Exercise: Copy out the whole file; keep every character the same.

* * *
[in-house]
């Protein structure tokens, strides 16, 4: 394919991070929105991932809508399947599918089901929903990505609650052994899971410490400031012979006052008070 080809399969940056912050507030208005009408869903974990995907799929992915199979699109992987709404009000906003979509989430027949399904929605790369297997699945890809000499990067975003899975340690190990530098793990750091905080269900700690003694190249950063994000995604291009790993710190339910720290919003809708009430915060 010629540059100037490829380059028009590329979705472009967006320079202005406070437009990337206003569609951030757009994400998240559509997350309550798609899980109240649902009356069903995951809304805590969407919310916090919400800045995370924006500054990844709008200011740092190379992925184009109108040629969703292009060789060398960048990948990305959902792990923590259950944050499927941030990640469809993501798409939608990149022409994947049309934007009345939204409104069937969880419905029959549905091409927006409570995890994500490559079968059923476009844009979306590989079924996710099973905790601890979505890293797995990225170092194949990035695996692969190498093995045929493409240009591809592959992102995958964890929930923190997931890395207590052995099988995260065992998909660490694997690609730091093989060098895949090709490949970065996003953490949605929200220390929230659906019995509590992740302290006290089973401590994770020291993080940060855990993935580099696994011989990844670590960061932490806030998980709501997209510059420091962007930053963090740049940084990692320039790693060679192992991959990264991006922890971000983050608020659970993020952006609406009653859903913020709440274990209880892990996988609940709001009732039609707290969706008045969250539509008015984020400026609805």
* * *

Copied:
[in-house]
């Protein structure tokens, strides 16, 4: 394919991070929105991932809508399947599918089901929903990505609650052994899971410490400031012979006052008070 080809399969940056912050507030208005009408869903974990995907799929992915199979699109992987709404009000906003979509989430027949399904929605790369297997699945890809000499990067975003899975340690190990530098793990750091905080269900700690003694190249950063994000995604291009790993710190339910720290919003809708009430915060 010629540059100037490829380059028009590329979705472009967006320079202005406070437009990337206003569609951030757009994400998240559509997350309550798609899980109240649902009356069903995951809304805590969407919310916090919400800045995370924006500054990844709008200011740092190379992925184009109108040629969703292009060789060398960048990948990305959902792990923590259950944050499927941030990640469809993501798409939608990149022409994947049309934007009345939204409104069937969880419905029959549905091409927006409570995890994500490559079968059923476009844009979306590989079924996710099973905790601890979505890293797995990225170092194949990035695996692969190498093995045929493409240009591809592959992102995958964890929930923190997931890395207590052995099988995260065992998909660490694997690609730091093989060098895949090709490949970065996003953490949605929200220390929230659906019995509590992740302290006290089973401590994770020291993080940060855990993935580099696994011989990844670590960061932490806030998980709501997209510059420091962007930053963090740049940084990692320039790693060679192992991959990264991006922890971000983050608020659970993020952006609406009653859903913020709440274990209880892990996988609940709001009732039609707290969706008045969250539509008015984020400026609805």